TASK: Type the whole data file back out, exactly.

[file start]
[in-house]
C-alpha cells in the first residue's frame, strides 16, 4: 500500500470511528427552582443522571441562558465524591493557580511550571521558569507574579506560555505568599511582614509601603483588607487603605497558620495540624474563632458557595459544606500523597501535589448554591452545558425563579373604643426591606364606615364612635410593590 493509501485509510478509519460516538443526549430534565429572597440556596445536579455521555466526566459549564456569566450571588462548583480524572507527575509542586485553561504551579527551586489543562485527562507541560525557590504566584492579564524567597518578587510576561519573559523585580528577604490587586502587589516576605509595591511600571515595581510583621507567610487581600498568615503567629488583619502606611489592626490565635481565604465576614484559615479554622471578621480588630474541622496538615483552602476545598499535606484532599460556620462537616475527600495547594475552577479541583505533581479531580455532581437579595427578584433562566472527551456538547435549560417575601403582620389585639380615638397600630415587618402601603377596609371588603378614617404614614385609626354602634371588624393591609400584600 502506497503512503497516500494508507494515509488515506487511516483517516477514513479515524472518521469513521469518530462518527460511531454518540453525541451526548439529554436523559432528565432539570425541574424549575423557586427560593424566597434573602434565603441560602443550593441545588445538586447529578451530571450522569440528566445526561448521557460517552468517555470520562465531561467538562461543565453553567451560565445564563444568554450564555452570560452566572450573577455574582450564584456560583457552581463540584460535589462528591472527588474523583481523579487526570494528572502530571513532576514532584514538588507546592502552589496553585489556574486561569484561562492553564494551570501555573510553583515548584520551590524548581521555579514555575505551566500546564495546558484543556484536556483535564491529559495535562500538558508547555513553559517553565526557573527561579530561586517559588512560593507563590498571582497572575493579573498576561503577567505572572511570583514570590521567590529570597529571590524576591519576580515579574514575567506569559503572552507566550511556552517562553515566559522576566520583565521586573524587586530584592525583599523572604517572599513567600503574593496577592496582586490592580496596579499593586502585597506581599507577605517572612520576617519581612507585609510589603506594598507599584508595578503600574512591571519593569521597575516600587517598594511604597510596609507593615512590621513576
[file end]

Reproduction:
[in-house]
C-alpha cells in the first residue's frame, strides 16, 4: 500500500470511528427552582443522571441562558465524591493557580511550571521558569507574579506560555505568599511582614509601603483588607487603605497558620495540624474563632458557595459544606500523597501535589448554591452545558425563579373604643426591606364606615364612635410593590 493509501485509510478509519460516538443526549430534565429572597440556596445536579455521555466526566459549564456569566450571588462548583480524572507527575509542586485553561504551579527551586489543562485527562507541560525557590504566584492579564524567597518578587510576561519573559523585580528577604490587586502587589516576605509595591511600571515595581510583621507567610487581600498568615503567629488583619502606611489592626490565635481565604465576614484559615479554622471578621480588630474541622496538615483552602476545598499535606484532599460556620462537616475527600495547594475552577479541583505533581479531580455532581437579595427578584433562566472527551456538547435549560417575601403582620389585639380615638397600630415587618402601603377596609371588603378614617404614614385609626354602634371588624393591609400584600 502506497503512503497516500494508507494515509488515506487511516483517516477514513479515524472518521469513521469518530462518527460511531454518540453525541451526548439529554436523559432528565432539570425541574424549575423557586427560593424566597434573602434565603441560602443550593441545588445538586447529578451530571450522569440528566445526561448521557460517552468517555470520562465531561467538562461543565453553567451560565445564563444568554450564555452570560452566572450573577455574582450564584456560583457552581463540584460535589462528591472527588474523583481523579487526570494528572502530571513532576514532584514538588507546592502552589496553585489556574486561569484561562492553564494551570501555573510553583515548584520551590524548581521555579514555575505551566500546564495546558484543556484536556483535564491529559495535562500538558508547555513553559517553565526557573527561579530561586517559588512560593507563590498571582497572575493579573498576561503577567505572572511570583514570590521567590529570597529571590524576591519576580515579574514575567506569559503572552507566550511556552517562553515566559522576566520583565521586573524587586530584592525583599523572604517572599513567600503574593496577592496582586490592580496596579499593586502585597506581599507577605517572612520576617519581612507585609510589603506594598507599584508595578503600574512591571519593569521597575516600587517598594511604597510596609507593615512590621513576